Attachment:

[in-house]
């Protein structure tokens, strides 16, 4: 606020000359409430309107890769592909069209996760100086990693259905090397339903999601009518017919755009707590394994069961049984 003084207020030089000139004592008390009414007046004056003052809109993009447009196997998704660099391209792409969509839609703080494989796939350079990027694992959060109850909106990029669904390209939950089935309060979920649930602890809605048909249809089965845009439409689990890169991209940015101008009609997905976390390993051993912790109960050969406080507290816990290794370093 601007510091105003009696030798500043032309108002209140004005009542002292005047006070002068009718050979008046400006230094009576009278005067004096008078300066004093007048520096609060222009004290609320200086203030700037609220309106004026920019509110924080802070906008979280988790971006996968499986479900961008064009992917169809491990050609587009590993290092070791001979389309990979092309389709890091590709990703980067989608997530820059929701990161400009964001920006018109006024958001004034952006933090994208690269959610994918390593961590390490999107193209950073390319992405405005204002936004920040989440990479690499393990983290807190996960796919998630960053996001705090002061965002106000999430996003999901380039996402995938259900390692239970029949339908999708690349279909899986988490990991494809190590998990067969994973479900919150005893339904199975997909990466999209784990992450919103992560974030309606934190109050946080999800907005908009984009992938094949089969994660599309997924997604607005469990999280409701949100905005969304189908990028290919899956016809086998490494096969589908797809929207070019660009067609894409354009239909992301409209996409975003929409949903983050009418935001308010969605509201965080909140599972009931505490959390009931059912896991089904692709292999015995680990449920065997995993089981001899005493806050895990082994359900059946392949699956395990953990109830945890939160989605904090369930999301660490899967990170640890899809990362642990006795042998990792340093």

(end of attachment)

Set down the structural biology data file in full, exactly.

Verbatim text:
[in-house]
């Protein structure tokens, strides 16, 4: 606020000359409430309107890769592909069209996760100086990693259905090397339903999601009518017919755009707590394994069961049984 003084207020030089000139004592008390009414007046004056003052809109993009447009196997998704660099391209792409969509839609703080494989796939350079990027694992959060109850909106990029669904390209939950089935309060979920649930602890809605048909249809089965845009439409689990890169991209940015101008009609997905976390390993051993912790109960050969406080507290816990290794370093 601007510091105003009696030798500043032309108002209140004005009542002292005047006070002068009718050979008046400006230094009576009278005067004096008078300066004093007048520096609060222009004290609320200086203030700037609220309106004026920019509110924080802070906008979280988790971006996968499986479900961008064009992917169809491990050609587009590993290092070791001979389309990979092309389709890091590709990703980067989608997530820059929701990161400009964001920006018109006024958001004034952006933090994208690269959610994918390593961590390490999107193209950073390319992405405005204002936004920040989440990479690499393990983290807190996960796919998630960053996001705090002061965002106000999430996003999901380039996402995938259900390692239970029949339908999708690349279909899986988490990991494809190590998990067969994973479900919150005893339904199975997909990466999209784990992450919103992560974030309606934190109050946080999800907005908009984009992938094949089969994660599309997924997604607005469990999280409701949100905005969304189908990028290919899956016809086998490494096969589908797809929207070019660009067609894409354009239909992301409209996409975003929409949903983050009418935001308010969605509201965080909140599972009931505490959390009931059912896991089904692709292999015995680990449920065997995993089981001899005493806050895990082994359900059946392949699956395990953990109830945890939160989605904090369930999301660490899967990170640890899809990362642990006795042998990792340093």